Reset A A Font size: Print

United States Court of Appeals, Federal Circuit.



Decided: June 12, 2017

Before PROST, Chief Judge, BRYSON and HUGHES, Circuit Judges. AHMED M. NURI, Mountain View, CA, pro se. TREYER AUSTIN MASON-GALE, Office of the General Counsel, Merit Systems Protection Board, Washington, DC, for respondent. Also represented by BRYAN G. POLISUK, KATHERINE M. SMITH.

Appellant Ahmed Nuri seeks review of a Merit Systems Protection Board (“MSPB” or “Board”) decision dismissing his appeal of his termination for lack of jurisdiction. Ahmed v. Dep't of the Army, M.S.P.B. No. SF-1221-16-0293-W-1 (Final Order, Nov. 10, 2016; Initial Decision, June 22, 2016). Because we conclude that the MSPB lacked jurisdiction over this appeal, we affirm.


In 2005, the Department of the Army hired Mr. Nuri as a senior instructor under a term appointment, which was extended through a series of additional term ap-pointments with the final appointment terminating no later than October 27, 2015. In 2015, however, issues arose concerning Mr. Nuri's conduct and performance. Specifically, on April 8, 2015, the agency counseled Mr. Nuri in writing regarding his interactions with col-leagues, and subsequently advised him that his lesson presentation failed to meet the criteria for certification. Additionally, the Army rated Mr. Nuri's performance as “needs improvement.” Shortly thereafter, on October 16, 2015, the agency notified Mr. Nuri that his term appointment would not be renewed beyond its not-to-exceed date. His appointment terminated October 27, 2015.

A few days after receiving notice of his termination, Mr. Nuri filed a complaint with the United States Office of Special Counsel (“OSC”) alleging that the Army had terminated his appointment in retaliation for several petitions that he had filed, since 2008, “protesting gross mismanagement, abuse of authority, and favoritism” by the Army. Resp't's App. 61–70. In particular, Mr. Nuri notified OSC of six purportedly protected disclosures that he had made, which he asserts resulted in the Army refusing to renew his appointment. A few months later, OSC notified Mr. Nuri that it was closing its investigation but informed him that he may file an individual right of action with the MSPB if he desired further review.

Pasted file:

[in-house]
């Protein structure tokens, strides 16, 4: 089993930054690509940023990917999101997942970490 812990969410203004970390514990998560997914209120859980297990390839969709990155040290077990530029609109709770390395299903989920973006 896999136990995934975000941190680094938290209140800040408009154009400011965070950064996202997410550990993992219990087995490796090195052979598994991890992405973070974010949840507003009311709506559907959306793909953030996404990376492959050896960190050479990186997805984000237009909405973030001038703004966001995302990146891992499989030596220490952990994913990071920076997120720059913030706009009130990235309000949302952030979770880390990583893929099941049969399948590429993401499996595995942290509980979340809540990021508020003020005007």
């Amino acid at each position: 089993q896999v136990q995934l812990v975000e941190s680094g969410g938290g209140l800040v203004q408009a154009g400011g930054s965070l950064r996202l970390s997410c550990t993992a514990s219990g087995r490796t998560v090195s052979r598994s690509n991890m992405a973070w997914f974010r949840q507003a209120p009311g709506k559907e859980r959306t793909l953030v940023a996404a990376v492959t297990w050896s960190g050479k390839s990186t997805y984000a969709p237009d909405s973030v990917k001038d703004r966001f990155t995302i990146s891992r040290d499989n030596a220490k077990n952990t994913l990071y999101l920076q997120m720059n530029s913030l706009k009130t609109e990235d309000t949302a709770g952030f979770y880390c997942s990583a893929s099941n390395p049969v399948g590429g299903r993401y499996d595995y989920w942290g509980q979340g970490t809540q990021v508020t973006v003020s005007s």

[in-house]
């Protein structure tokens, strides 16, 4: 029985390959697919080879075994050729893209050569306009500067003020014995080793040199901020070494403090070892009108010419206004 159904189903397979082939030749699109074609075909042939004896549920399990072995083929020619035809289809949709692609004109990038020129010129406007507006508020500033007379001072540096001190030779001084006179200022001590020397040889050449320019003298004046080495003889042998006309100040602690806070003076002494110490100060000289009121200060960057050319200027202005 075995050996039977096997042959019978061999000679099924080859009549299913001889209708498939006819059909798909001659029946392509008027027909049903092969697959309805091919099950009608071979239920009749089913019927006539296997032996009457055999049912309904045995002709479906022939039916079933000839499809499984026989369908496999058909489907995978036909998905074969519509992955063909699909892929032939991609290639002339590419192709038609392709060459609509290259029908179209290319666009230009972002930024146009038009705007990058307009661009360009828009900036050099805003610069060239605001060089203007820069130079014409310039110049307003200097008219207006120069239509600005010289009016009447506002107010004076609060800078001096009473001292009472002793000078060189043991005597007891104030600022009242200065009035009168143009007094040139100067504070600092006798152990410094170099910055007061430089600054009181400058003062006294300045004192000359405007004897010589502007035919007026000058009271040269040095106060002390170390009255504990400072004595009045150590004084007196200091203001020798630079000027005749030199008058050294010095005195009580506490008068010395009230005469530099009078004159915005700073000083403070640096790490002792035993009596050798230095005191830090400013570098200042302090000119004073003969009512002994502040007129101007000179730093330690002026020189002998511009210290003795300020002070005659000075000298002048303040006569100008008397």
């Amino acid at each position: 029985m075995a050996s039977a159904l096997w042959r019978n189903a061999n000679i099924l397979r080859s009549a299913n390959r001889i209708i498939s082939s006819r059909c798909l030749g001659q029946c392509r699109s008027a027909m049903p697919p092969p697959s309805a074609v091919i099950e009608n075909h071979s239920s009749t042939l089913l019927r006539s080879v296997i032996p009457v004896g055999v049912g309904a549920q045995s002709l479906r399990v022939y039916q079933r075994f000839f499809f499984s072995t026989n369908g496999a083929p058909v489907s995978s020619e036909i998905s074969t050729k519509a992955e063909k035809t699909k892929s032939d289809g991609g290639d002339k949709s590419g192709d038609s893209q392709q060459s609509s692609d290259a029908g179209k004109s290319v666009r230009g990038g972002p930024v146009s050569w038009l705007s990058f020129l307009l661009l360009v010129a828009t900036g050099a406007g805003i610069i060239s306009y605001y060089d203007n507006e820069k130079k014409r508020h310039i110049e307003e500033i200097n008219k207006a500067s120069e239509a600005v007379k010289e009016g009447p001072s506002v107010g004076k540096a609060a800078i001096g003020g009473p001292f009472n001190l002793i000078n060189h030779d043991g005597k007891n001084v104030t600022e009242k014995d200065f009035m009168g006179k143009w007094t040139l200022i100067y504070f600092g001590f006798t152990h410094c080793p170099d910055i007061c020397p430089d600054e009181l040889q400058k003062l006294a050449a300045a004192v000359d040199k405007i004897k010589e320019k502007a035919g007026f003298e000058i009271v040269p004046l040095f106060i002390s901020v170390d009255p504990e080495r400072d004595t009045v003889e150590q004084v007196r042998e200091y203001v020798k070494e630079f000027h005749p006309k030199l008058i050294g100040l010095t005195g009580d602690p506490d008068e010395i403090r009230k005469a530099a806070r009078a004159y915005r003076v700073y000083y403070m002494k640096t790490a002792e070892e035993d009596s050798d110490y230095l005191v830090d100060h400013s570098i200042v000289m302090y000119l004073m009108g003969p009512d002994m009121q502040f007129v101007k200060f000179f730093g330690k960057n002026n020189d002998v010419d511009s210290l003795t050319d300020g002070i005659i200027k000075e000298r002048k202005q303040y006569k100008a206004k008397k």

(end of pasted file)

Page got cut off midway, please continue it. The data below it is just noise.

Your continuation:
Mr. Nuri appealed his dismissal and filed a whistleblower reprisal individual right of action with the MSPB. The MSPB administrative judge found that the Board lacked jurisdiction to review Mr. Nuri's dismissal because the Army's failure to renew Mr. Nuri's term appointment was not an adverse action under 5 U.S.C. § 7513. Further, the administrative judge concluded that the Board did not have jurisdiction to review Mr. Nuri's whistleblower reprisal individual right of action. The administrative judge found that four of Mr. Nuri's submissions to the OSC were not protected whistleblower disclosures and that Mr. Nuri failed to non-frivolously allege that the other two disclosures contributed to the Army's decision to dismiss him.

Mr. Nuri appealed the administrative judge's decision to the full Board, which affirmed the decision. Mr. Nuri now appeals the Board's decision. We have jurisdiction pursuant to 5 U.S.C. § 7703(b)(1)(A) and 28 U.S.C. § 1295(a)(9).


On appeal, Mr. Nuri argues that the Board should have found jurisdiction because the Army improperly removed him. Whether the Board has jurisdiction is a question of law that this court reviews without deference. Bolton v. Merit Sys. Prot. Bd., 154 F.3d 1313, 1316 (Fed. Cir. 1998). The court reviews the Board's factual findings for substantial evidence. Id. Ultimately, the petitioner bears the burden of establishing jurisdiction. McCarthy v. Merit Sys. Prot. Bd., 809 F.3d 1365, 1373 (Fed. Cir. 2016).

Mr. Nuri first contends that the Board had jurisdiction to hear his appeal under 5 U.S.C. § 7513. Sec-tion 7513 authorizes the Board to hear challenges to adverse actions such as removals. See 5 U.S.C. § 7512(1); 5 C.F.R. § 1201.3(a)(1). “[N]on-renewal of a term appointment at the term's expiration,” however, is not an “adverse action.” Reddick v. F.D.I.C., 809 F.3d 1253, 1256 (Fed. Cir. 2016); see also 5 C.F.R. § 752.401(b)(11) (defin-ing “[t]ermination of appointment on the expiration date specified as a basic condition of employment at the time the appointment was made” as an “excluded action” and not an “adverse action”).

Here, it is uncontested that Mr. Nuri was serving a term appointment not to exceed October 27, 2015, and that his appointment expired on that date. Accordingly, the Army's failure to extend Mr. Nuri's appointment was not an “adverse action” and the MSPB lacked jurisdiction to review his removal. Reddick, 709 F.3d at 1256.